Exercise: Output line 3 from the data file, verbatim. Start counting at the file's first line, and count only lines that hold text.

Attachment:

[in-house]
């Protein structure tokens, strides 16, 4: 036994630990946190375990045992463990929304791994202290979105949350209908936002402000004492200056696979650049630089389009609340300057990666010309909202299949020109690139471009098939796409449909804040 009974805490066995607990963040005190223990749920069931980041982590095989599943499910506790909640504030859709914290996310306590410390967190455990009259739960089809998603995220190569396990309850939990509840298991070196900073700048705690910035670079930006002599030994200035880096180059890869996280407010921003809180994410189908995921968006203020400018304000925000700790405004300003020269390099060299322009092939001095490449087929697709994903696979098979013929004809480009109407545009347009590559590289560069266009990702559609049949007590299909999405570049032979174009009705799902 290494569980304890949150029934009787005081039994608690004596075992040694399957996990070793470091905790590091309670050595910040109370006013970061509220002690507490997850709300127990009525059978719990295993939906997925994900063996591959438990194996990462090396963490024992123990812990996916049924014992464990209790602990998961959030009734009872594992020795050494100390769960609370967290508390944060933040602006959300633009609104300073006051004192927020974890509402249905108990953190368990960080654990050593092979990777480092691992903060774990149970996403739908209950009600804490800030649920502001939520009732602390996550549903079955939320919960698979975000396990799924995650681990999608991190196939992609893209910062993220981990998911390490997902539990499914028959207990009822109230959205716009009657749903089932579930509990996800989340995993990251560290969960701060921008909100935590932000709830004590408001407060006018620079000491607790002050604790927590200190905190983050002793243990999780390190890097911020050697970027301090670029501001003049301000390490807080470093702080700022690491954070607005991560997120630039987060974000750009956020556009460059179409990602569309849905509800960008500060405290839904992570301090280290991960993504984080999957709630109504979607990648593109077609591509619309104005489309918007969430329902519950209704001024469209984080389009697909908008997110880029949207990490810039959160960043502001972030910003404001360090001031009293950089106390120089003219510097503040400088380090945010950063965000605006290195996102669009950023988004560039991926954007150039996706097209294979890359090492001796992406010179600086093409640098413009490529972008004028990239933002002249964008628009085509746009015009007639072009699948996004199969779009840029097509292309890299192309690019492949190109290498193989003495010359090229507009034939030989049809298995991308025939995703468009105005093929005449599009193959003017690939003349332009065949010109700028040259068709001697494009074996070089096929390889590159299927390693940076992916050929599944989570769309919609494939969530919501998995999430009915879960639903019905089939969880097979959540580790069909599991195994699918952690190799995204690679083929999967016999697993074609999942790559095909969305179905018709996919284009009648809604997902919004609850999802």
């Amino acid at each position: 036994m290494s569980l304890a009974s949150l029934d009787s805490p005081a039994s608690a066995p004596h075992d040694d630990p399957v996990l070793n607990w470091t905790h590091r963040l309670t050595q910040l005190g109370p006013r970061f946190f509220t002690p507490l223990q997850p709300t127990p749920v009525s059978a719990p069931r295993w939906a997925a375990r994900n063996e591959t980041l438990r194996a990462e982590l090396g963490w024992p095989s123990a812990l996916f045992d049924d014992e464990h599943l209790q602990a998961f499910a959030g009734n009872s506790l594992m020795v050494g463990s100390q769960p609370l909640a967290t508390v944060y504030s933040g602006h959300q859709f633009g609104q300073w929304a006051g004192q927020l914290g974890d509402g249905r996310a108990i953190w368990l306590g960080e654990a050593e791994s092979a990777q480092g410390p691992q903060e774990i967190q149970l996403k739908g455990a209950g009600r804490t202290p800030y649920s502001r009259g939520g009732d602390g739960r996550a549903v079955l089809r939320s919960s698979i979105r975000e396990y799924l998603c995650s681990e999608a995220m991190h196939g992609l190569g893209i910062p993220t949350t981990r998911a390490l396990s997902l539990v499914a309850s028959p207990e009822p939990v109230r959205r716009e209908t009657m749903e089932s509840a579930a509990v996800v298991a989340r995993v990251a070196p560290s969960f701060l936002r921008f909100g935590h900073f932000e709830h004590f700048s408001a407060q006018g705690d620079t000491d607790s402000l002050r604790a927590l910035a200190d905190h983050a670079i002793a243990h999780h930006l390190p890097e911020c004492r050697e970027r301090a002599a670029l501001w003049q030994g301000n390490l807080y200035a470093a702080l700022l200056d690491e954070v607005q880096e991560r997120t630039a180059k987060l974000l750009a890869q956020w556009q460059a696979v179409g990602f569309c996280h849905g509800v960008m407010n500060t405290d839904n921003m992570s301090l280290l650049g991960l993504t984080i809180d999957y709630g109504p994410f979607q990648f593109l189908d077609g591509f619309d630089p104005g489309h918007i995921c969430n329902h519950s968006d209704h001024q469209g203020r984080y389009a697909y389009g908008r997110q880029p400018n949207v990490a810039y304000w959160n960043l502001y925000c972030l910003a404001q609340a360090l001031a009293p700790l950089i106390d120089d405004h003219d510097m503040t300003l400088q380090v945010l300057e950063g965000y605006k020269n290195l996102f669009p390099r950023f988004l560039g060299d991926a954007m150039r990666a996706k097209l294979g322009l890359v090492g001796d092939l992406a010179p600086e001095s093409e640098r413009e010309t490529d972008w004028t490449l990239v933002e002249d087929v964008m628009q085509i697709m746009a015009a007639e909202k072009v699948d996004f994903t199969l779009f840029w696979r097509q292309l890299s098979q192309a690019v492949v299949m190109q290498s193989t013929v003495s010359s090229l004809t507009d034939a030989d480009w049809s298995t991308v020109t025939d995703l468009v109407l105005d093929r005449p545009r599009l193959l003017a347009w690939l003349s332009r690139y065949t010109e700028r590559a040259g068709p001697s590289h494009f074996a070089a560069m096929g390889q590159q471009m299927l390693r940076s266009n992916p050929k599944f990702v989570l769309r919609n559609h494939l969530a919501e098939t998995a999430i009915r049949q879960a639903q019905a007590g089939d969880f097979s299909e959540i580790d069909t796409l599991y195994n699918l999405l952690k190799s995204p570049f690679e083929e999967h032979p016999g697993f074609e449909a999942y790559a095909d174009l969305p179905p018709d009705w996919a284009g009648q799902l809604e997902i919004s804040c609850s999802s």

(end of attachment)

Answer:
């Amino acid at each position: 036994m290494s569980l304890a009974s949150l029934d009787s805490p005081a039994s608690a066995p004596h075992d040694d630990p399957v996990l070793n607990w470091t905790h590091r963040l309670t050595q910040l005190g109370p006013r970061f946190f509220t002690p507490l223990q997850p709300t127990p749920v009525s059978a719990p069931r295993w939906a997925a375990r994900n063996e591959t980041l438990r194996a990462e982590l090396g963490w024992p095989s123990a812990l996916f045992d049924d014992e464990h599943l209790q602990a998961f499910a959030g009734n009872s506790l594992m020795v050494g463990s100390q769960p609370l909640a967290t508390v944060y504030s933040g602006h959300q859709f633009g609104q300073w929304a006051g004192q927020l914290g974890d509402g249905r996310a108990i953190w368990l306590g960080e654990a050593e791994s092979a990777q480092g410390p691992q903060e774990i967190q149970l996403k739908g455990a209950g009600r804490t202290p800030y649920s502001r009259g939520g009732d602390g739960r996550a549903v079955l089809r939320s919960s698979i979105r975000e396990y799924l998603c995650s681990e999608a995220m991190h196939g992609l190569g893209i910062p993220t949350t981990r998911a390490l396990s997902l539990v499914a309850s028959p207990e009822p939990v109230r959205r716009e209908t009657m749903e089932s509840a579930a509990v996800v298991a989340r995993v990251a070196p560290s969960f701060l936002r921008f909100g935590h900073f932000e709830h004590f700048s408001a407060q006018g705690d620079t000491d607790s402000l002050r604790a927590l910035a200190d905190h983050a670079i002793a243990h999780h930006l390190p890097e911020c004492r050697e970027r301090a002599a670029l501001w003049q030994g301000n390490l807080y200035a470093a702080l700022l200056d690491e954070v607005q880096e991560r997120t630039a180059k987060l974000l750009a890869q956020w556009q460059a696979v179409g990602f569309c996280h849905g509800v960008m407010n500060t405290d839904n921003m992570s301090l280290l650049g991960l993504t984080i809180d999957y709630g109504p994410f979607q990648f593109l189908d077609g591509f619309d630089p104005g489309h918007i995921c969430n329902h519950s968006d209704h001024q469209g203020r984080y389009a697909y389009g908008r997110q880029p400018n949207v990490a810039y304000w959160n960043l502001y925000c972030l910003a404001q609340a360090l001031a009293p700790l950089i106390d120089d405004h003219d510097m503040t300003l400088q380090v945010l300057e950063g965000y605006k020269n290195l996102f669009p390099r950023f988004l560039g060299d991926a954007m150039r990666a996706k097209l294979g322009l890359v090492g001796d092939l992406a010179p600086e001095s093409e640098r413009e010309t490529d972008w004028t490449l990239v933002e002249d087929v964008m628009q085509i697709m746009a015009a007639e909202k072009v699948d996004f994903t199969l779009f840029w696979r097509q292309l890299s098979q192309a690019v492949v299949m190109q290498s193989t013929v003495s010359s090229l004809t507009d034939a030989d480009w049809s298995t991308v020109t025939d995703l468009v109407l105005d093929r005449p545009r599009l193959l003017a347009w690939l003349s332009r690139y065949t010109e700028r590559a040259g068709p001697s590289h494009f074996a070089a560069m096929g390889q590159q471009m299927l390693r940076s266009n992916p050929k599944f990702v989570l769309r919609n559609h494939l969530a919501e098939t998995a999430i009915r049949q879960a639903q019905a007590g089939d969880f097979s299909e959540i580790d069909t796409l599991y195994n699918l999405l952690k190799s995204p570049f690679e083929e999967h032979p016999g697993f074609e449909a999942y790559a095909d174009l969305p179905p018709d009705w996919a284009g009648q799902l809604e997902i919004s804040c609850s999802s």